The city is one step closer to altering its election cycle via a charter amendment. The charter amendment has passed both chambers of the Tennessee General Assembly and now heads to Gov. Bill Lee’s desk for his signature, according to city officials.
Senate Bill 1631 and its companion, House Bill 1611, introduced in the General Assembly this legislative session by Tullahoma’s state representatives, State Sen. Janice Bowling and State Rep. Rush Bricken, moves the city’s municipal elections from an annual occurrence to a biennial one. It also extends the terms of the mayor and aldermen to four years rather than three, beginning with the terms of both Mayor Pro Tem Jimmy Blanks and Alderman Sernobia McGee, who would have run for reelection this year.
Blanks and McGee’s terms will continue for one more year, at which time the terms of Aldermen Daniel Berry and Rupa Blackwell will also expire.
Per the bill text, municipal elections will sync with the general election cycle, taking place on the Thursday after the first Monday in August rather than the first Thursday in the month. The newly elected mayor and aldermen will then be sworn in on the first Monday after the election results are certified, per the bill.
In order to get all the aldermen and mayor off the three-year election cycle, the mayoral and aldermanic terms that would have expired in August of 2023 will be extended for one year, until August 2024. The two aldermanic seats elected in 2019—which currently belong to Berry and Blackwell—will not be extended, as they are already scheduled to expire in a general election year.
The change will see three alderman seats come available every other year, with the mayor’s seat coming available with one set of three aldermen.
According to the bill, the three candidates who receive the highest number of votes in the August 2022 election will start the new four-year cycle. These three seats will then become available every four years beginning in August 2026. The candidate receiving the fourth-highest number of votes in that election will be elected to a two-year term, until the Thursday after the first Monday in August 2024. From then on, those elections will be held every four years, per the bill.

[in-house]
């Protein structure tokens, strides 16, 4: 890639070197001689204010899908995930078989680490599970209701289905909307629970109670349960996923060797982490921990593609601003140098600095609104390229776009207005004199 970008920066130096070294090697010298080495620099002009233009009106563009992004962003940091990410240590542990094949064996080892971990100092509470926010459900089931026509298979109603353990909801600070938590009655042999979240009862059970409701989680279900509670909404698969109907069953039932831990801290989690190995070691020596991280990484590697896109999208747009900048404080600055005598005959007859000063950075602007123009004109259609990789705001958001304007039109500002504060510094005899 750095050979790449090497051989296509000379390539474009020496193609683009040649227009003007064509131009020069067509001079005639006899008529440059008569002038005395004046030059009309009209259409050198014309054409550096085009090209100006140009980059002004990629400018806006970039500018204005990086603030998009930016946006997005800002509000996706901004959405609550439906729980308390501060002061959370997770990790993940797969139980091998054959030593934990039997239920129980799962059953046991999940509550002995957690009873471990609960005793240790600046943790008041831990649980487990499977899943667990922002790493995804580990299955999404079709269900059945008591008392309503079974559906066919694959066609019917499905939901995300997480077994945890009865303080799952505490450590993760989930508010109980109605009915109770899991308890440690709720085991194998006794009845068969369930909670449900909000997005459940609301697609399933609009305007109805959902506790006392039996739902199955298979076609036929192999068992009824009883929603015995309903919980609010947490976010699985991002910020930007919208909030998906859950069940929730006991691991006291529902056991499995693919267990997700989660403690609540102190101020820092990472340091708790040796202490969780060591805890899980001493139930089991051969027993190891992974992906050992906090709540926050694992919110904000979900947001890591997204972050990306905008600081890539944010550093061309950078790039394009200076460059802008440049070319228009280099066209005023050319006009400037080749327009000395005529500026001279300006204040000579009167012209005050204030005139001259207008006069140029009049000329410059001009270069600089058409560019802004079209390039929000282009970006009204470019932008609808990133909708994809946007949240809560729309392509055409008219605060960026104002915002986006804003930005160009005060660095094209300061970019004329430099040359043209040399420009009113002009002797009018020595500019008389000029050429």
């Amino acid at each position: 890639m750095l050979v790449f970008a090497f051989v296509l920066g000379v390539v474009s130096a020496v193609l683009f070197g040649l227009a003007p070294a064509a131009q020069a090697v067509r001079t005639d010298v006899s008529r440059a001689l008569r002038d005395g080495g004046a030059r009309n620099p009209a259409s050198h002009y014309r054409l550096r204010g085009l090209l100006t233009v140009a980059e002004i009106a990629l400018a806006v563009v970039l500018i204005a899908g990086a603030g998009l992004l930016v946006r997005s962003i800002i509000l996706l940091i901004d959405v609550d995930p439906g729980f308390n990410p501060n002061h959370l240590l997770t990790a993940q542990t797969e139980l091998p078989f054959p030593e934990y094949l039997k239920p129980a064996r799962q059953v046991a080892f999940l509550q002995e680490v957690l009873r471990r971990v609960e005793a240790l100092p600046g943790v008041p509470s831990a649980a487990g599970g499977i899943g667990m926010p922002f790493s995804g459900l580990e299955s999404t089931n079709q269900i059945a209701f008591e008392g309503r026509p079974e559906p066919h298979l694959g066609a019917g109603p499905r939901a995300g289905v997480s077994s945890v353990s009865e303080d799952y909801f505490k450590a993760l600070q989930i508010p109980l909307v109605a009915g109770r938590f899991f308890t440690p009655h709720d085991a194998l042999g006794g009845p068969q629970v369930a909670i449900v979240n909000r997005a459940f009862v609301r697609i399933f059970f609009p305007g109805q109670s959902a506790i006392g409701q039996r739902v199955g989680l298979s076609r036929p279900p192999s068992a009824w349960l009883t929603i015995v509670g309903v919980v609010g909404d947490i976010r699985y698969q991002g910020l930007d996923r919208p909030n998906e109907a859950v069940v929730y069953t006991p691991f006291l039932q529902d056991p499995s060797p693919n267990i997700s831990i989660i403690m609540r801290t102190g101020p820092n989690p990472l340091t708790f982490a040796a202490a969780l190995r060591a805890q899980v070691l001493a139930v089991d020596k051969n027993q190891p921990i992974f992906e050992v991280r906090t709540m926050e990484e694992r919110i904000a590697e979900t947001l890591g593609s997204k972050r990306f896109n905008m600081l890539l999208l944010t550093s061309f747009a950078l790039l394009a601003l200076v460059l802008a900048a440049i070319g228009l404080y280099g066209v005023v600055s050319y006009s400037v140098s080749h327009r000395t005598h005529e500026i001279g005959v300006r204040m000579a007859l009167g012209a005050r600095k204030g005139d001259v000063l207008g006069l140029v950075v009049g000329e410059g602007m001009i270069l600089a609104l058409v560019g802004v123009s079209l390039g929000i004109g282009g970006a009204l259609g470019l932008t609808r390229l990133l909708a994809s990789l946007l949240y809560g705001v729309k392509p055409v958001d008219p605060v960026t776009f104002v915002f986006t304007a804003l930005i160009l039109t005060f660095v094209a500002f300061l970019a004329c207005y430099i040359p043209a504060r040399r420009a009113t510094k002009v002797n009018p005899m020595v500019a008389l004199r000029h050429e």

In accordance with state law, the charter amendment must be ratified by the city board in a two-thirds majority once it has been signed by the governor. Five of the seven board members must vote to ratify in order to pass the charter change.
Mayor Ray Knowis told The News he has been a proponent of changing the election cycle since prior to his aldermanic election in 2015, citing low turnout in odd-year elections.
“Turnout for off year elections is typically less than 15% of the registered voters,” he said. “Last year, in 2020, the turnout was over 25%.”
Knowis also said shifting the election cycle would save the city money—up to $30,000 in some instances.
He added he was “anxious” to see the governor sign the bill and get it back to the city for ratification.
Alderman Rupa Blackwell echoed the mayor’s financial reasons for supporting the change.
“It is the fiscally responsible thing to do,” she said.
However, Blackwell also had concerns about voter engagement with the new election cycle.
“By eliminating these off-year elections, I worry some citizens may not stay aware of local issues,” she said. “I encourage our citizens to remain engaged at our local level, even when elections are not happening, and I promise to continue to keep our community abreast of the city affairs through social media and my monthly coffees.”
Other aldermen, including Alderman Robin Dunn and McGee, said they were pleased to see this issue move forward.
Dunn told The News she hoped shifting the election cycle would keep the public engaged in local politics and the civic process while keeping citizens from experiencing “voter’s fatigue.”
“During my first meeting as Alderman, [then Alderman] Ray made the point then that this was something that should be addressed,” she said. “It is nice to see this finally come into effect.
Blanks said he attempted to raise the issue years ago, though the idea “received no traction” at that time. He also pointed out to The News that the city would still have off-year elections, due to the school board and city judge elections. That portion of the municipal elections will also need to make its way through the legislature, he said.
“It wasn’t addressed by the legislature this session,” he added.
McGee said she was looking forward to having the governor sign the bill and send it back to the board for final approval.
Aldermen Jenna Amacher and Daniel Berry did not respond to requests for comment.
According to state officials, the governor has 10 days, excluding Sundays, from transmission of the bill to sign it for it to become law. As the bill was sent to the governor’s desk April 20, his signature would be required by Saturday, May 1. Officials in the governor’s office said it may have been signed in the last couple days or could become law without his signature.